The dredge on Five Island Lake has been brought to shore for winter. The discharge pipe has been disconnected and the dredge is ready to be winterized.
2012 was not a very productive season for dredging Five Island Lake. City Administrator John Bird told members of Emmetsburg City Council that the dredge ran a little, but not much, this year.
"Without Tim Sidles out there to repair what we had, the dredge probably would never have been in the water," commented Councilman Bill Burdick. "The dredge was in bad, bad shape -- wiring, the mechanics, there were no safety guards on anything."
Plans for the future, as far as dredging Five Island Lake, call for working with Thomas Dredging.
According to Bird, there are three options:?Thomas Dredging will come in and train a city-hired staff to run the dredge, working with the crew and training them for a full month; Thomas Dredging could move in and dredge, using city-owned equipment, an option which they have declined; or, Thoms Dredging will move in and do the dredging, using their own equipment and personnel, at a cost of $2.00 per yard.
"There's 1.3 million (cubic yards of silt) left, but the state of Iowa, when we met with them earlier this year, we were talking 450,000," said Bird.
"So we're talking $900,000 to $2.6 million to remove it," said Burdick.
"That's Thomas Dredging doing the work, their fuel, their staff, their equipment," said Bird.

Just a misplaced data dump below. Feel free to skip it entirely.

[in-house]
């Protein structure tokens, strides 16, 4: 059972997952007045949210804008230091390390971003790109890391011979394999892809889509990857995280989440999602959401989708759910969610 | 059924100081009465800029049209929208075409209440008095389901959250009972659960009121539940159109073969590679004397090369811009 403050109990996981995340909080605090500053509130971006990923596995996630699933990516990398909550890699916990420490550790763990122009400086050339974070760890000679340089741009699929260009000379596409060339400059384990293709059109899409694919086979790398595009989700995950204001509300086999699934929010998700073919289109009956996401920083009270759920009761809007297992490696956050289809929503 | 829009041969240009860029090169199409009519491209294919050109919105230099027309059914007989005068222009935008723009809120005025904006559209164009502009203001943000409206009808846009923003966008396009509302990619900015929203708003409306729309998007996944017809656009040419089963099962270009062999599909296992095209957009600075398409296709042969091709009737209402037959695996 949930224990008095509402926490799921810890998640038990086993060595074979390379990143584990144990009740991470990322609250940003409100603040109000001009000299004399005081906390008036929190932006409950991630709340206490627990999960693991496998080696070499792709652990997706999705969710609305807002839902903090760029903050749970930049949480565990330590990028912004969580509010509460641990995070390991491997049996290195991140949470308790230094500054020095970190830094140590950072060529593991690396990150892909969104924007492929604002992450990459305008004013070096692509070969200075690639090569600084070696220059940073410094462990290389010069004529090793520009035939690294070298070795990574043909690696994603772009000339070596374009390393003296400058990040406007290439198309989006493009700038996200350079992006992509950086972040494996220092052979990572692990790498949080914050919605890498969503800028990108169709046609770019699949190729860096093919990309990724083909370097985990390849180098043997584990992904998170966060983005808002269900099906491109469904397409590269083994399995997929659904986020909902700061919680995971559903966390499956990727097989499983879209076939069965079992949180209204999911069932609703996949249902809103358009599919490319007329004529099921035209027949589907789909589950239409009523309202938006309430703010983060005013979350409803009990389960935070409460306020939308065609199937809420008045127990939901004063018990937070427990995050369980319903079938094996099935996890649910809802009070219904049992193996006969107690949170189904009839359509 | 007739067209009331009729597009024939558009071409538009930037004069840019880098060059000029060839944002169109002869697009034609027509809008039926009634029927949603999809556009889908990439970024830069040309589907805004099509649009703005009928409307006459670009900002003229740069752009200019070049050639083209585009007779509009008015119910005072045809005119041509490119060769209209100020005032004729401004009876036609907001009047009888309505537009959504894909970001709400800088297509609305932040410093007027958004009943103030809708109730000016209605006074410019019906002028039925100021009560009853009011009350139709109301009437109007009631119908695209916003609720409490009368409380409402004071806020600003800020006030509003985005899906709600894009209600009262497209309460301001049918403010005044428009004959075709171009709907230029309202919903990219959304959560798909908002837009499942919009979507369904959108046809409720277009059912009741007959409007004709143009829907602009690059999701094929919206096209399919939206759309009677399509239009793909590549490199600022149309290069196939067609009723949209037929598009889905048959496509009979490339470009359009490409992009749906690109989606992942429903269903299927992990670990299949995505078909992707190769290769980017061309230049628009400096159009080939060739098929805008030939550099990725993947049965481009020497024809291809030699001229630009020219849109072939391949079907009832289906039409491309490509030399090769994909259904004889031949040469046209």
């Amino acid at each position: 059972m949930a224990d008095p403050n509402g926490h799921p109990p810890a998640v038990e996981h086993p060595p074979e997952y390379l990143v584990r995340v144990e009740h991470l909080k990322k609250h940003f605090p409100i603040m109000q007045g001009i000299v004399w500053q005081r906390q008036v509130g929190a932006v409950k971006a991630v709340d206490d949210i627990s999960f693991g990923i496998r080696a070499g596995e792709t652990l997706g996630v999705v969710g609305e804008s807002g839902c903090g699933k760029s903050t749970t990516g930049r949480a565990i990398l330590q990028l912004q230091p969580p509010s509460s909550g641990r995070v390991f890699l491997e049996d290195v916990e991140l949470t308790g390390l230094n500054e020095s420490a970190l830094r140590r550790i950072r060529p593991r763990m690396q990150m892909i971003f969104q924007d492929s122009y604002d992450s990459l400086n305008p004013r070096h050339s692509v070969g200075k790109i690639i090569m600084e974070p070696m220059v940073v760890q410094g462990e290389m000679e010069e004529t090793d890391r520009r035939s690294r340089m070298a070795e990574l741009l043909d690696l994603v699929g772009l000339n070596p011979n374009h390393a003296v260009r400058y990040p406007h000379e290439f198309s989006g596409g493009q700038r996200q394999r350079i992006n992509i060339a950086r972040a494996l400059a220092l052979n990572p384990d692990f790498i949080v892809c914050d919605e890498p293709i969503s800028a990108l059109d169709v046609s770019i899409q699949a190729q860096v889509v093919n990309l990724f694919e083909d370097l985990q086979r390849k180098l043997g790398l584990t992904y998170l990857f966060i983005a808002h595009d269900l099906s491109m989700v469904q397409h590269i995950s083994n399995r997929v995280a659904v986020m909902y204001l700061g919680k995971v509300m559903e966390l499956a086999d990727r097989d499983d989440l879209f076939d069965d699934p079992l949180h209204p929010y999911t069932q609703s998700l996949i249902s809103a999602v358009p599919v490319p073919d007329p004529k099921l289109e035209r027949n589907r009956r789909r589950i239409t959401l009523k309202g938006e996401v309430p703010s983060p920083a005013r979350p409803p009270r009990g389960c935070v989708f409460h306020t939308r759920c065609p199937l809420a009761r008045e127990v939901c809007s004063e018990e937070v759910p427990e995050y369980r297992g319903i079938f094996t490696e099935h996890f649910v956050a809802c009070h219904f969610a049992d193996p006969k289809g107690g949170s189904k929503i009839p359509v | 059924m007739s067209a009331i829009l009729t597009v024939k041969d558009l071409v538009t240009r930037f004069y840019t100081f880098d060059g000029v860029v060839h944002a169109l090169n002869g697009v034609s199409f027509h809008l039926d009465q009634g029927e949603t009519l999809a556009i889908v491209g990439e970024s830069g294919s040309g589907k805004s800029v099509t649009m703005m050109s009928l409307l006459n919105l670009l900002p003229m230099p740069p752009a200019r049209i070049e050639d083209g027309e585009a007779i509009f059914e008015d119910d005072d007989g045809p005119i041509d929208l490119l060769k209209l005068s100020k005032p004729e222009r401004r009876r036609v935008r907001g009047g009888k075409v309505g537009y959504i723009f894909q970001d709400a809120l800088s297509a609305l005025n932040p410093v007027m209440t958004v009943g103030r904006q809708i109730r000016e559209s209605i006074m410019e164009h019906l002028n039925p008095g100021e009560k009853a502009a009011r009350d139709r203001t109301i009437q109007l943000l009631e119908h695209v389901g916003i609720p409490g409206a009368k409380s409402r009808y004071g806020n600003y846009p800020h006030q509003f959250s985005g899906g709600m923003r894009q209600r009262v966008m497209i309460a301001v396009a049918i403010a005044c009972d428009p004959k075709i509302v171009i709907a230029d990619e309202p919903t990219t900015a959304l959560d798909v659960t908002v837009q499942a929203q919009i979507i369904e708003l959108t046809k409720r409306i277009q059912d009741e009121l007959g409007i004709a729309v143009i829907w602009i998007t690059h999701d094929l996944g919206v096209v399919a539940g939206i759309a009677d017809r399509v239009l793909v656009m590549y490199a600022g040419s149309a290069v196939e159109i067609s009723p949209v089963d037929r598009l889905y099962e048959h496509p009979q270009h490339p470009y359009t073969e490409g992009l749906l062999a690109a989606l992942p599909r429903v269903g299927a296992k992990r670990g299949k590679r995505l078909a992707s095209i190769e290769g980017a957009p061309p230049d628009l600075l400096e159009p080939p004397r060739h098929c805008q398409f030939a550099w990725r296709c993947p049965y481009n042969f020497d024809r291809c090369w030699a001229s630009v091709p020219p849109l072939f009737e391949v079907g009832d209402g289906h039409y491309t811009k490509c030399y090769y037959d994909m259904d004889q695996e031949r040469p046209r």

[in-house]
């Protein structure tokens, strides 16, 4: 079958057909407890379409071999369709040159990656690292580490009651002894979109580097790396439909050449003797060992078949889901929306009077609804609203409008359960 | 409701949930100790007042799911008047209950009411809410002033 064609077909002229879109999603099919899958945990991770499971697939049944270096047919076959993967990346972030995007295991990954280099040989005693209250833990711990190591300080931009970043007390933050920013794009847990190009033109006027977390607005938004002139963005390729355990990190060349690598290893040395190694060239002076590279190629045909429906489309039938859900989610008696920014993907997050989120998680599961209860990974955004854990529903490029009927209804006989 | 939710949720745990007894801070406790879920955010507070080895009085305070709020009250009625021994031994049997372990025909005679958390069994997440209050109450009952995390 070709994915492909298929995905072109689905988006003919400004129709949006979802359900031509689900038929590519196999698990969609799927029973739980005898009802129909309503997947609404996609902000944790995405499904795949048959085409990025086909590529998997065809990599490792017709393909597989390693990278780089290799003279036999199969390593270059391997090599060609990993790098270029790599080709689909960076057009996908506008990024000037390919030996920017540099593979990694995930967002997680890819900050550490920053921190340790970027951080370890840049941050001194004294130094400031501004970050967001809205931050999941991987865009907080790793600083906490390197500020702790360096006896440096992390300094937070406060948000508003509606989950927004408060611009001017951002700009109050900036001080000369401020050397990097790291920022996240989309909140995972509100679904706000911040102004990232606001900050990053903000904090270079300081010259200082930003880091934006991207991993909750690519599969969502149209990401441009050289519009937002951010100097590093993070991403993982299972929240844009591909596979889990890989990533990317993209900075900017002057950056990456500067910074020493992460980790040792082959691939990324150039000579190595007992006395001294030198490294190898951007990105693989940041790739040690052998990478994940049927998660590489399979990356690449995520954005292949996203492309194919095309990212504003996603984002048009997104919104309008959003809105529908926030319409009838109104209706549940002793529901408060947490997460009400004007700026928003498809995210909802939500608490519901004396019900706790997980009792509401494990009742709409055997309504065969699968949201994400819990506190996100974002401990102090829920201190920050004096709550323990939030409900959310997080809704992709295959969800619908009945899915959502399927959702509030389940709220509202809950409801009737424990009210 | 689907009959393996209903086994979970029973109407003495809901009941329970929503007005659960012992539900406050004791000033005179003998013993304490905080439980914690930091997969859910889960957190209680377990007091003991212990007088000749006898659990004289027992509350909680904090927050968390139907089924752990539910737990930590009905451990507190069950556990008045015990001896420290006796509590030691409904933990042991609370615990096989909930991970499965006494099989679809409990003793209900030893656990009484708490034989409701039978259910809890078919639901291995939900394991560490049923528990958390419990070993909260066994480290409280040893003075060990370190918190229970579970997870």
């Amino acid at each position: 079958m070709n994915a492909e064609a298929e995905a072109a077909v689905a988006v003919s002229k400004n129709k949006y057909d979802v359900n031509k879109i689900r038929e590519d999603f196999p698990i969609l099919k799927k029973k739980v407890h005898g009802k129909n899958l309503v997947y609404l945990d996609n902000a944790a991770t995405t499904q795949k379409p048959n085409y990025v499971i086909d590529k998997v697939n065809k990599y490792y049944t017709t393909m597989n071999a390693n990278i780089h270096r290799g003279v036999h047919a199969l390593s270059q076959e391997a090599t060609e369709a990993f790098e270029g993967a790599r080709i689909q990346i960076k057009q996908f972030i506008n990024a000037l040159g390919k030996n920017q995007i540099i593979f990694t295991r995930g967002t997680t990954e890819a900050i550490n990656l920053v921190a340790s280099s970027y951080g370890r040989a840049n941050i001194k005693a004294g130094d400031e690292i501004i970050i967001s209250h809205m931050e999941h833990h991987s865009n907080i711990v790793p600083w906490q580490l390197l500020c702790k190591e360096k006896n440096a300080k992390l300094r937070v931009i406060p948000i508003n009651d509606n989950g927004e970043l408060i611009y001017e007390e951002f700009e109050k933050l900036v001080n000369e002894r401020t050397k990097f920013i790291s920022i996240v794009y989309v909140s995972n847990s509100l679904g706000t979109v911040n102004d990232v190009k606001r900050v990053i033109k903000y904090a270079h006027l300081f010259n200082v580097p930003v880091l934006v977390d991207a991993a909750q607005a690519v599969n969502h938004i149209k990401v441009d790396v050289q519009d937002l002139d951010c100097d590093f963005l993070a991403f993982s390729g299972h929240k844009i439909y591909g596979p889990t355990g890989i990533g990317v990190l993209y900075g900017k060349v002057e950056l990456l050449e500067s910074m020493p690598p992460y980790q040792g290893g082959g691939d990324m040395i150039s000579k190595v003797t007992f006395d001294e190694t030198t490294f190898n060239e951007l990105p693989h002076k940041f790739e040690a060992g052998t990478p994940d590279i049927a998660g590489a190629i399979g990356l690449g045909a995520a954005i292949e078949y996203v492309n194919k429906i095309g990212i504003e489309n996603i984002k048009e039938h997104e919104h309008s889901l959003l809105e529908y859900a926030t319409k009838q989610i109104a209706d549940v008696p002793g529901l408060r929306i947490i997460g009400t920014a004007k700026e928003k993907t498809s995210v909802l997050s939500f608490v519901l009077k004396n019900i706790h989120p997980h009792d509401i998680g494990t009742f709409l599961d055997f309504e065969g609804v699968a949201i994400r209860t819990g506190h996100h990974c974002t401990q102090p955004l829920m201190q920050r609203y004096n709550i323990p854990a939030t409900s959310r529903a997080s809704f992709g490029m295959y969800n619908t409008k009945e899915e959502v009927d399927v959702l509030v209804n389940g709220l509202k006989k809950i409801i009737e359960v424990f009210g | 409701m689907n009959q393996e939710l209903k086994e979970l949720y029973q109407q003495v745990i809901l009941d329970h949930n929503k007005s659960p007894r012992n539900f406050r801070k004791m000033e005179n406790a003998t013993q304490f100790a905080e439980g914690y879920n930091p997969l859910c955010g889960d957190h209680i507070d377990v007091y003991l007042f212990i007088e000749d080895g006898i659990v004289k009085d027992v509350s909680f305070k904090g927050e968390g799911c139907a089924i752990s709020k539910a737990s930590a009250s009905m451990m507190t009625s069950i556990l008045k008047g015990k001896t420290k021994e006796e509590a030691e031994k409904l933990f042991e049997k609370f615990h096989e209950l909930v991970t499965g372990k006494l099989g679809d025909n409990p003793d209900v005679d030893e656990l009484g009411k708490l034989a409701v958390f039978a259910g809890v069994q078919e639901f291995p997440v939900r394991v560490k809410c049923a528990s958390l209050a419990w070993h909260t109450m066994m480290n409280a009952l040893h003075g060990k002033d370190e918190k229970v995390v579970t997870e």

"It's actually a pretty fair deal, but it's a lot of money," added councilman Corey Gramowski.
Before winter sets in, Denny Thomas, from Thomas Dredging, and a CAT?engine mechanic will inspect Emmetsburg's dredge. Bird noted that the mechanic requested that the dredge be pushed back into the water "under load" or pumping mud, to ensure meaningful readings.
While Denny Thomas is in Emmetsburg, he will also meet with Palo Alto County Engineer Joel Fantz about the possibility of building earthen weirs in the silt site.
"I suggested to Joel Fantz that someone from public properties get together with him, (County Supervisor) Jerry Hofstad and Pat Corley, go to the site and tell them what we want done. Denny Thomas needs to explain it to them," said Bird.
Bird was referring to Denny Thomas' idea of building earthen weirs in the silt site.
"According to Tim (Bunda), they don't realize how clean the water is that re-enters the lake," said Bird.
The idea is to snake berms through the silt site so the water has to travel a certain path, instead of out the discharge pipe and directly over to the weir box.
"Personally, I think if Tim Bunda thinks that water is clear, we could save that money and put it toward the dredge operation," said Bird.
Before cold weather sets in, the buoys will be taken off the discharge pipe. Also, the outboard motors will be taken off the flat-bottom boat and the work boat.
When the dredge pump and engine inspections are completed, the bubbler will be installed around the dredge and work boat, according to Bird.
Councilman Burdick expressed concern about the lack of progress dredging the lake.'"Is the lack of progress out there the lack of money, because we're spread too thin, the lack of good employment, lack of supervision??What is it out there??At this point we need to figure it out. We've gone two years without doing anything and spent who knows how much money. For a cubic yard out there, I'd say the price is very high right now," he said.